.padded_batch(32)) # split into batches of 32 samples

test_batches = (
    test_data
    .padded_batch(32)) # take the test_data and divide it into batches of 32 samples

# check batches dimensions: each batch has its own different dimensions
# since sequences have different length. Batches will have
# (batch_size, most_long_sequence) dims
for example_batch, label_batch in train_batches.take(2):
  print("Batch shape:", example_batch.shape)
  print("label shape:", label_batch.shape)

"""
Batch shape: (32, 974) # in this batch you have a sentence that has 974 words
                       # all the smaller sentences will be padded with 0s
label shape: (32,)     # each sentence has one and only label, this is why single dimension

Batch shape: (32, 1352)
label shape: (32,)
"""

Build the model

The Neural Network's input is a vector of indexes (indexed words). The predicted output values are 0 or 1, therefore for this problem we will build a Continuous Bag of Words style model.

Caution: This model doesn't use masking, so the zero-padding is used as part of the input, so the padding length may affect the output.

To fix this, see the masking and padding guide

https://www.tensorflow.org/guide/keras/masking_and_padding
Python
model = keras.Sequential([
  keras.layers.Embedding(encoder.vocab_size, 16),
  keras.layers.GlobalAveragePooling1D(),
  keras.layers.Dense(1)])

model.summary()

The first layer is an Embedding Layer (What is an Embedding Layer?). The resulting dimensions are: (batch, sequence, embedding). Learn more about embeddings, see the word embedding tutorial.

keras.layers.Embedding()

  • Turns positive integers (indexes) into dense vectors of fixed size.
    This layer can only be used as the first layer in a model.
e.g. [[4], [20]] -> [[0.25, 0.1], [0.6, -0.2]]
  • Input shape 2D tensor with shape: (batch_size, input_length)
  • Output shape 3D tensor with shape: (batch_size, input_length, output_dim)

Next, a GlobalAveragePooling1D layer returns a fixed-length output vector for each example by averaging over the sequence dimension. This allows the model to handle input of variable length, in the simplest way possible.

tf.keras.layers.GlobalAveragePooling1D()

  • Global average pooling operation for temporal data
  • inputs: A 3D tensor; mask: Binary tensor of shape (batch_size, steps) indicating whether a given step should be masked (excluded from the average)
  • Input shape:
    If data_format='channels_last' : 3D tensor with shape: (batch_size, steps, features)
    If data_format='channels_first' : 3D tensor with shape: (batch_size, features, steps)
  • Output shape: 2D tensor with shape (batch_size, features)

This fixed-length output vector is piped through a fully-connected ( Dense ) layer with 16 hidden units.

The last layer is densely connected with a single output node. This uses the default linear activation function that outputs logits for numerical stability.

Another option is to use the sigmoid activation function that returns a float value between 0 and 1, representing a probability, or confidence level.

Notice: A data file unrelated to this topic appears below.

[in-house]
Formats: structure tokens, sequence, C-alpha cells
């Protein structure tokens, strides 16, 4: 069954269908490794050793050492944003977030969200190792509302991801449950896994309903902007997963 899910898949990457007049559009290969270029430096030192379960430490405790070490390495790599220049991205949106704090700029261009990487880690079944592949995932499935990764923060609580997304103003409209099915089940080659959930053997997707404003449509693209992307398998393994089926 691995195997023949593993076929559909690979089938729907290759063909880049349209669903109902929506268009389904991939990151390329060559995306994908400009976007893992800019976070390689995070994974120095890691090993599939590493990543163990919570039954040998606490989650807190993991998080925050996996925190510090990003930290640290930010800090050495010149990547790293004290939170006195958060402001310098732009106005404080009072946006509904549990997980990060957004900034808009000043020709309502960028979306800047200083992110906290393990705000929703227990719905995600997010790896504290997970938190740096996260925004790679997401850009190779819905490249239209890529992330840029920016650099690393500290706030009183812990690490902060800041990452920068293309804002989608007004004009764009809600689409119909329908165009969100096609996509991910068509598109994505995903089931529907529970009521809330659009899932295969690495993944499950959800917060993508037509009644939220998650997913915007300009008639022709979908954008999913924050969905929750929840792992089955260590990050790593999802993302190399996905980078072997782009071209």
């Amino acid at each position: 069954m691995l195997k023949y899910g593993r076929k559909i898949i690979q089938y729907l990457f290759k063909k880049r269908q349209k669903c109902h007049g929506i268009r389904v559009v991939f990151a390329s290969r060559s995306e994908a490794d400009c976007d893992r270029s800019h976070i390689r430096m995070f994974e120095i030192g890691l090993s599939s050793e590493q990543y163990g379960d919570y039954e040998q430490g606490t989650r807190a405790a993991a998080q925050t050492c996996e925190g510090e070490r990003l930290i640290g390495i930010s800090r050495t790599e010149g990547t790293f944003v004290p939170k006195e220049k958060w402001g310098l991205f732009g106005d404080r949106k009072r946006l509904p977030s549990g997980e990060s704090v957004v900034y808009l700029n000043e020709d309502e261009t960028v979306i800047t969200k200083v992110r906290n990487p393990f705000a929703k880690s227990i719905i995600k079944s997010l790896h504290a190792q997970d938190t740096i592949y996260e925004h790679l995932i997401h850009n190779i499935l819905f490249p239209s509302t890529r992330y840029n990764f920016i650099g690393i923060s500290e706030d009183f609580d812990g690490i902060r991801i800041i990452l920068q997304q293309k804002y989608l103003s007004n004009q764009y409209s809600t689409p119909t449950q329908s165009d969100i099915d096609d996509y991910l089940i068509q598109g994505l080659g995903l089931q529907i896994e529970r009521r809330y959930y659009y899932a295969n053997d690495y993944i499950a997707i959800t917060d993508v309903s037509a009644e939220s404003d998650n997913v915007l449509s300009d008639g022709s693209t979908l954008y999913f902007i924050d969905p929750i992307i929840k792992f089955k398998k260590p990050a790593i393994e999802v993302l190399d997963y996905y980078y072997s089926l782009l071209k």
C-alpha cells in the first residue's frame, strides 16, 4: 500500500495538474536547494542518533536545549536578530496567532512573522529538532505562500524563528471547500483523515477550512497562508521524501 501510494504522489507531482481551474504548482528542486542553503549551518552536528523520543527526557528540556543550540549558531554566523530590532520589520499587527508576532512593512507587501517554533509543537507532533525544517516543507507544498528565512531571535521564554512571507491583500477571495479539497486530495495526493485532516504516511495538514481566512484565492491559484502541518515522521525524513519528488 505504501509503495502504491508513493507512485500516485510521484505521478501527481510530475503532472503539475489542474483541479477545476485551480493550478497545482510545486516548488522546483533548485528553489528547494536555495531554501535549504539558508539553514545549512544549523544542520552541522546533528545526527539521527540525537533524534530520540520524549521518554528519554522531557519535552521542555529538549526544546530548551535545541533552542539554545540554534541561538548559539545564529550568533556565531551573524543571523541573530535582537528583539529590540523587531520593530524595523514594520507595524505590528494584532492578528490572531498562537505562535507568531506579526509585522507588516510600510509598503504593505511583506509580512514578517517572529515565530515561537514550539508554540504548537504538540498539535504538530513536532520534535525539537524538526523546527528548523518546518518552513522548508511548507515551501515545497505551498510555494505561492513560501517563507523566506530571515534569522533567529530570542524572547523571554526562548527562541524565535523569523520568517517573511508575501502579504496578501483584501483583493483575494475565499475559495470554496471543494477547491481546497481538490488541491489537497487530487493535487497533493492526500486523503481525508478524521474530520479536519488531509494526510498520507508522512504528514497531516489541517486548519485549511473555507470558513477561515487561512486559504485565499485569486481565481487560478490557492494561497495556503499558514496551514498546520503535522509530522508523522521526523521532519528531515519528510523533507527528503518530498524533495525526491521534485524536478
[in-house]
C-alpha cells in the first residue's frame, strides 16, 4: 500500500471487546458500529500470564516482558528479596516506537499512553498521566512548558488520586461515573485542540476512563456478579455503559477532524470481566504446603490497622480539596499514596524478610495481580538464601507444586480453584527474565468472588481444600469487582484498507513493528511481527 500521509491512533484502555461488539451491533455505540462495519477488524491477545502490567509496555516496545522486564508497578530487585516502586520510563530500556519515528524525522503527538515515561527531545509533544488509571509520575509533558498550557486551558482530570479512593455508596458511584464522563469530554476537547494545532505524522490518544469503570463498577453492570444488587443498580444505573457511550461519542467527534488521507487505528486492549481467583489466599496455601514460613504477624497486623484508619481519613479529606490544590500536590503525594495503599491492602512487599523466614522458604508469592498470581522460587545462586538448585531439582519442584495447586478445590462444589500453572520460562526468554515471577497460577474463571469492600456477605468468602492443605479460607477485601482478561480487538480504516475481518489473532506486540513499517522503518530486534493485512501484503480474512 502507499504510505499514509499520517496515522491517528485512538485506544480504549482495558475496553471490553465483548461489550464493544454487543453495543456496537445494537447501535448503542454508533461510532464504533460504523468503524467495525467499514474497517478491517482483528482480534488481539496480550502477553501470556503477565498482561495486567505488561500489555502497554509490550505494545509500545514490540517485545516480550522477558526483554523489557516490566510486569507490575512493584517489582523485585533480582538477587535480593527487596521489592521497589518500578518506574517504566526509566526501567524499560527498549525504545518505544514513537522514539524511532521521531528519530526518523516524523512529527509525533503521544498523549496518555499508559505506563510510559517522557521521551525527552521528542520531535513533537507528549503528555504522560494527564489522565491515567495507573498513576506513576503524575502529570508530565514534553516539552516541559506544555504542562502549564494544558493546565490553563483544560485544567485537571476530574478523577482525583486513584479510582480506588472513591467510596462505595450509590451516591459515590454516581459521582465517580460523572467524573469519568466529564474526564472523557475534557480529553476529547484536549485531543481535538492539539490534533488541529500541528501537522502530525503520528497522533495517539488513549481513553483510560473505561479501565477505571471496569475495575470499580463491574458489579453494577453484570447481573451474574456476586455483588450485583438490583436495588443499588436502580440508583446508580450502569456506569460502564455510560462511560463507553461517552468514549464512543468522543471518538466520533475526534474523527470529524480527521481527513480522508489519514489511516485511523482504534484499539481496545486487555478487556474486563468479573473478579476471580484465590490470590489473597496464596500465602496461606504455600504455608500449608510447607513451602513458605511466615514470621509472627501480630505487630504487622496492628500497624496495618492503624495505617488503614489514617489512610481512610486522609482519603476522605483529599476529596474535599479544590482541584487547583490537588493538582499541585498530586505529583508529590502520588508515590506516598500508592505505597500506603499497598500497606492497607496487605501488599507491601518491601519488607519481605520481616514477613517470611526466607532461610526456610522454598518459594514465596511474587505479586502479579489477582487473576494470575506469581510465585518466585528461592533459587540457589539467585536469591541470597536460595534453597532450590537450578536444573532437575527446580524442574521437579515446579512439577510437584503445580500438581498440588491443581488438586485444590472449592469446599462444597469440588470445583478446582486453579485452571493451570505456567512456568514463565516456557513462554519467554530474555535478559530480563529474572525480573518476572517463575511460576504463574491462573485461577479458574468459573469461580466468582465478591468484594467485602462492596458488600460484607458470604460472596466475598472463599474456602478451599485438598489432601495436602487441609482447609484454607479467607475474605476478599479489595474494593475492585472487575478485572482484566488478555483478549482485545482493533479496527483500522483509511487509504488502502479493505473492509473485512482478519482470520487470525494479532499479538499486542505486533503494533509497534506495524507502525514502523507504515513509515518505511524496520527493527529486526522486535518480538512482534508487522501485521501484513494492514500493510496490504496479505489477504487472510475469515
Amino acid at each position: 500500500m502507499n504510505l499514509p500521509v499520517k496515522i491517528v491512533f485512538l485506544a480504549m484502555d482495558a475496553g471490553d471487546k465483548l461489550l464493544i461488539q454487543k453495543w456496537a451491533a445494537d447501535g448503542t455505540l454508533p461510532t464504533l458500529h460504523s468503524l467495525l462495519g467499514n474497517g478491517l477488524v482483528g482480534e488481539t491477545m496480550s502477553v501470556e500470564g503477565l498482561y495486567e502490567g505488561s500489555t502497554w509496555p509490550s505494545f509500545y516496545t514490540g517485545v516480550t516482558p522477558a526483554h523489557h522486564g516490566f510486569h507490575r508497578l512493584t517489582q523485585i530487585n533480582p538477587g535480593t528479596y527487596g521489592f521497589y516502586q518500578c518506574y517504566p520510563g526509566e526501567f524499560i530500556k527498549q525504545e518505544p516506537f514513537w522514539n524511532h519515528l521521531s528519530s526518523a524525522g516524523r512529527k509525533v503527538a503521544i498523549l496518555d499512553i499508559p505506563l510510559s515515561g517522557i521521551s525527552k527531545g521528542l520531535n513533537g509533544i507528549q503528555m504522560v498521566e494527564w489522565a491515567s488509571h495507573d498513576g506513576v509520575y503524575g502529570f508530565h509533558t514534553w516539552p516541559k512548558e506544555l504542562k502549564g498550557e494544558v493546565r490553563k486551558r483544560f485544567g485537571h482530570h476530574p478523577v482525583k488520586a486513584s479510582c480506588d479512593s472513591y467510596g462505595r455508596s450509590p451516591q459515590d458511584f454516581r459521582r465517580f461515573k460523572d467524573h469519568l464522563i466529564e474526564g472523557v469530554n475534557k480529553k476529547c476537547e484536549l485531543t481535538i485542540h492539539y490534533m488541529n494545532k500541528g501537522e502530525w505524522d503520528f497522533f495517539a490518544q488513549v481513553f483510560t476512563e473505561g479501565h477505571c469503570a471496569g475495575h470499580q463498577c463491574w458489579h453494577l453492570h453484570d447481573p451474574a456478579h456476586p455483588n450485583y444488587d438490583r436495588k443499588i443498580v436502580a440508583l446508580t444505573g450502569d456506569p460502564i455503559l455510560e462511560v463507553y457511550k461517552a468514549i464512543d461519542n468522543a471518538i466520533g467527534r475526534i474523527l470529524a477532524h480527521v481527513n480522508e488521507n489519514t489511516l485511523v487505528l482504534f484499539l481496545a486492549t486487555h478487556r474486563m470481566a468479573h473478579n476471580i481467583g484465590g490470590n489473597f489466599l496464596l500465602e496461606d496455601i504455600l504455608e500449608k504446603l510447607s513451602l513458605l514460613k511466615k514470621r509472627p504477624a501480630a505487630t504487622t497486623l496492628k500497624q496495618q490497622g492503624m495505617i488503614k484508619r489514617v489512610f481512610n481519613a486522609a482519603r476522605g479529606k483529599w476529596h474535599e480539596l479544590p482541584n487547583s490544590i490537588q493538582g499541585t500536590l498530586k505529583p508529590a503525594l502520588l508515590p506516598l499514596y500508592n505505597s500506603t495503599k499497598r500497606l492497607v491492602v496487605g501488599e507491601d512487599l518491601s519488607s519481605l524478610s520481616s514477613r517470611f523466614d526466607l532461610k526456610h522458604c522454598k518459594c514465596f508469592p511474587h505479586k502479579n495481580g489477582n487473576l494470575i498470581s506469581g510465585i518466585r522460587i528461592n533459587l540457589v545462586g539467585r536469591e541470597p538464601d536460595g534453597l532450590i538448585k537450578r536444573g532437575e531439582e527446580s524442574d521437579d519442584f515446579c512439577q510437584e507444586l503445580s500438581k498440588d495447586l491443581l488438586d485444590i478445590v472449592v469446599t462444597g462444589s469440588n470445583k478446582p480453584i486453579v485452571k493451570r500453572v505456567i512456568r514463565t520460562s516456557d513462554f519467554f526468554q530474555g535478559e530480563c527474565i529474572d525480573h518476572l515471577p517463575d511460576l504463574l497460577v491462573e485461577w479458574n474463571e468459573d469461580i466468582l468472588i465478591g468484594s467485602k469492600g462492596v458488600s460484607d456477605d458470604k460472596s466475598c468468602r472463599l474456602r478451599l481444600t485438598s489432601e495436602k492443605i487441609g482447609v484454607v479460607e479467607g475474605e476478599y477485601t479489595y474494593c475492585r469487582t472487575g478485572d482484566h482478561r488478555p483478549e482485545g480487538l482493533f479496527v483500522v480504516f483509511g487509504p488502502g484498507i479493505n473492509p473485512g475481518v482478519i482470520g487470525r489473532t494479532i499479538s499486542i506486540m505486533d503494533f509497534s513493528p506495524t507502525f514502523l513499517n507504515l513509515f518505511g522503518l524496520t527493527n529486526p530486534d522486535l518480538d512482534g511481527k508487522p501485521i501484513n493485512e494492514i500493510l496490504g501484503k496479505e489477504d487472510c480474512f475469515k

With more neurons (nodes or units) and/or more layers, the network can learn more complex representations.

However too many neurons make the network more computationally expensive and may lead to learning unwanted patterns - patterns that improve performance on training data but not on the test data. This is called overfitting.

Compile The Model

Python
model.compile(optimizer='adam',
              loss=tf.losses.BinaryCrossentropy(from_logits=True),
              metrics=['accuracy'])

Train The Model

Python
history = model.fit(train_batches,
                    epochs=10,
                    validation_data=test_batches,
                    validation_steps=30)

Evaluate The Model

Python
loss, accuracy = model.evaluate(test_batches)

print("Loss: ", loss)
print("Accuracy: ", accuracy)

Create a graph of accuracy and loss over time

model.fit() returns a History object that contains a dictionary with everything that happened during training:

Python
history_dict = history.history
history_dict.keys()
# dict_keys(['loss', 'accuracy', 'val_loss', 'val_accuracy'])

There are four entries: one for each monitored metric during training and validation.
We can compare them on a plot:

Training and Validation Loss

Python
import matplotlib.pyplot as plt

acc = history_dict['accuracy']
val_acc = history_dict['val_accuracy']
loss = history_dict['loss']
val_loss = history_dict['val_loss']

epochs = range(1, len(acc) + 1)

# "bo" is for "blue dot"
plt.plot(epochs, loss, 'bo', label='Training loss')
# b is for "solid blue line"
plt.plot(epochs, val_loss, 'b', label='Validation loss')
plt.title('Training and validation loss')
plt.xlabel('Epochs')
plt.ylabel('Loss')
plt.legend()

plt.show()
Training and Validation Loss

Training and Validation Accuracy

Python
plt.clf()   # clear figure

plt.plot(epochs, acc, 'bo', label='Training acc')
plt.plot(epochs, val_acc, 'b', label='Validation acc')
plt.title('Training and validation accuracy')
plt.xlabel('Epochs')
plt.ylabel('Accuracy')
plt.legend(loc='lower right')

plt.show()
Training and Validation Accuracy

Python
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machine learning text classification preprocessed text